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Highly recommended for aficionados of post-apocalyptic or cloning fiction.
Kate Wilhelm describes in this story a clone society, which some authors might make out to be a utopia, but which she makes it clear is far from being one.
I have conflicting emotions every time I read this book - which has been many times over the past forty years or so.
This was a great book in the line of dystopian fiction. We read it as part of a book club and it was an easy, fast read that should generate lots of discussion. Read morePublished 8 days ago by Jack Bites
This book has influenced my life for almost 40 years. Any book that sticks that long, ought be a 12. Do I recall all the details? No,but I remember how it made me feel.Published 2 months ago by tmd54
Where Late the Sweet Birds Sang is a book to read for its ideas rather than its characters. It is the story of a world that is suffering from radiation and other forms of... Read morePublished 4 months ago by Steven R. Lindahl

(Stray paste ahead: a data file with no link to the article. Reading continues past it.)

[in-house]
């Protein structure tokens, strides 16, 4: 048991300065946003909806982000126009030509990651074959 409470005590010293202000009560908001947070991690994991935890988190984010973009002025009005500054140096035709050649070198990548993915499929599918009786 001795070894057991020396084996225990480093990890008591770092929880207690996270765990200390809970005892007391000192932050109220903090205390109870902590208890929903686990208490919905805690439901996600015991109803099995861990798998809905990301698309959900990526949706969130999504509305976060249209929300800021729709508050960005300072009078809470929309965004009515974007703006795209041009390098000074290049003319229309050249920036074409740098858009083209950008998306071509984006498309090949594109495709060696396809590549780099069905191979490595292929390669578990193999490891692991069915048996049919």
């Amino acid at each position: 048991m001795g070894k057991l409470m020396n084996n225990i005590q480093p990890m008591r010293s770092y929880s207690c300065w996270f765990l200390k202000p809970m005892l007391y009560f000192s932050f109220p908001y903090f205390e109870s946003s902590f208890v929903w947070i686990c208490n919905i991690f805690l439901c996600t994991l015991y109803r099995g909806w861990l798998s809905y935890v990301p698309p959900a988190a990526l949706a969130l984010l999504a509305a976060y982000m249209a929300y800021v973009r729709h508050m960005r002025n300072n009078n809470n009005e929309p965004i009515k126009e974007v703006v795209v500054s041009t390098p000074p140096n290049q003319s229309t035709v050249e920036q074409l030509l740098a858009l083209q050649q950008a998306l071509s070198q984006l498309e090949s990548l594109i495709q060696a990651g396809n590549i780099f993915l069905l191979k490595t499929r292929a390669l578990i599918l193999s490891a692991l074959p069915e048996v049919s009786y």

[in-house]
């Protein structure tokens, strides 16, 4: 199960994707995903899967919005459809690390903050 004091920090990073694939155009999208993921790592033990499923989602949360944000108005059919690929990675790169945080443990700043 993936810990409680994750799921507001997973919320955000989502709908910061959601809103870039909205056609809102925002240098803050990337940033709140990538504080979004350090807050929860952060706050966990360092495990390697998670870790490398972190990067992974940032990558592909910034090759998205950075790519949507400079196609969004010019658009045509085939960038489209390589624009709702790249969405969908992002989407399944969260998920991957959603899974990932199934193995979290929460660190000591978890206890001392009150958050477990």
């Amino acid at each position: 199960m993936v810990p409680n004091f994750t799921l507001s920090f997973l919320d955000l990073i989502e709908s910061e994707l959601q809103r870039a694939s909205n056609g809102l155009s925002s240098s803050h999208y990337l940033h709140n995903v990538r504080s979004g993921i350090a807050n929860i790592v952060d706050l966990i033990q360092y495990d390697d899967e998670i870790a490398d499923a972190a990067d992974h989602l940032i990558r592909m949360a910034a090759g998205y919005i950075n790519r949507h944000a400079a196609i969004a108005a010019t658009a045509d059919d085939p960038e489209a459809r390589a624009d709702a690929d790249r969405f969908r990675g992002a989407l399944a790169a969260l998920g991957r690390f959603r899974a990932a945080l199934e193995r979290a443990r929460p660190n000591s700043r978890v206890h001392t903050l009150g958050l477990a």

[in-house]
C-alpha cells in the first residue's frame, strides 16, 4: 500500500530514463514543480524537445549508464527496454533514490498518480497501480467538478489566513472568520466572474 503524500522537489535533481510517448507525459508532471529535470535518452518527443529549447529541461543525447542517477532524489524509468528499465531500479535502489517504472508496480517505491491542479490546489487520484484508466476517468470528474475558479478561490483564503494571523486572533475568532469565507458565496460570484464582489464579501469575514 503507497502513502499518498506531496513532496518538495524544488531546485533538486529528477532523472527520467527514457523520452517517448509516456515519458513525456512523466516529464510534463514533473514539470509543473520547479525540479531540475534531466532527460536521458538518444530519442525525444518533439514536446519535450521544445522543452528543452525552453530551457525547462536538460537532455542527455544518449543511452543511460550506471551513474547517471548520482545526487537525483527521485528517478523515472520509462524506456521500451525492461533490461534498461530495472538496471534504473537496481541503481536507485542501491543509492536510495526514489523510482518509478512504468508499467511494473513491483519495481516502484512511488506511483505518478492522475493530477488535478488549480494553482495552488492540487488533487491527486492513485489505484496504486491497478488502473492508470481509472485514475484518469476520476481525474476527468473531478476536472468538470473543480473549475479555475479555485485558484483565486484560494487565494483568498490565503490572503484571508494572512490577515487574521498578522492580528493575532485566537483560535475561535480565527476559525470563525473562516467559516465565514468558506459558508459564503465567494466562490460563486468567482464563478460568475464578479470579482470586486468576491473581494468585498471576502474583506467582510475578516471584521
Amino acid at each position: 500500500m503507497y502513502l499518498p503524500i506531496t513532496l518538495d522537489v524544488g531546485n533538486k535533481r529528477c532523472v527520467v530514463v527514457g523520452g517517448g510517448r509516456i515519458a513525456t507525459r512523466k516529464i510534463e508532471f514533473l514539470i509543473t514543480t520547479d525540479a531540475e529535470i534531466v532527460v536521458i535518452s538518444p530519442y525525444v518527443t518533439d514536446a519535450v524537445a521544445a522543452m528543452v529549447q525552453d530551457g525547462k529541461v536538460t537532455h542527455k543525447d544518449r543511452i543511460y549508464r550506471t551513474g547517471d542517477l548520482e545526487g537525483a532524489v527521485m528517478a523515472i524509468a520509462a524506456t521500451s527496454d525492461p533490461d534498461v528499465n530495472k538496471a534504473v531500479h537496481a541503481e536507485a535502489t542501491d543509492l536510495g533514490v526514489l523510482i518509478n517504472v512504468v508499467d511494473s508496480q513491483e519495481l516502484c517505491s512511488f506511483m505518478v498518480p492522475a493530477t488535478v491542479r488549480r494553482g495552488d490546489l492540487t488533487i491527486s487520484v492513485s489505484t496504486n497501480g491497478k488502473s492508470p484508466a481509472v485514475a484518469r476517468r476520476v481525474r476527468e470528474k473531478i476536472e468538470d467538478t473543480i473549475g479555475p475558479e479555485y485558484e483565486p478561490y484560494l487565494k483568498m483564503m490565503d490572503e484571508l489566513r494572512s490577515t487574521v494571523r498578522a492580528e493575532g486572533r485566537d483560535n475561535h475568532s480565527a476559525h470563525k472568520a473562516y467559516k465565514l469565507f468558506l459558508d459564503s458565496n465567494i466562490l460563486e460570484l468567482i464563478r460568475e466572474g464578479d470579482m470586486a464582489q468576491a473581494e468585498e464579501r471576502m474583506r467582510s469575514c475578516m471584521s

I read this when it wss first published and and re-read it many times since. It's about a wealthy family in Virgina that, seeing the state of the world's economy and the uneasy... Read morePublished 5 months ago by cathairetic
I thought there would be a little more substance to the plot...perhaps i was looking for something that wasn't there for my taste. Book arrived on time.Published 8 months ago by Marianne
This novel deserves to be published in leather. I first read this probably 25 years ago and it stayed in my mind. Highly recommend reading.Published 11 months ago by jvmeadows
Three stars for the lovely prose. The story was relevant in its day, but now it's just an interesting period piece. Read morePublished 12 months ago by Alanzzzz
This was a book I owned a first edition of that somehow walked away. I love this book, but, today, I find it's message even more immediate than it was 20 years ago. Read morePublished 15 months ago by R M Greer
I enjoyed this book by Kate Wilhelm. The story is part post-apocolyptic, part sci-fi with human cloning. Read morePublished 16 months ago by Susan Copple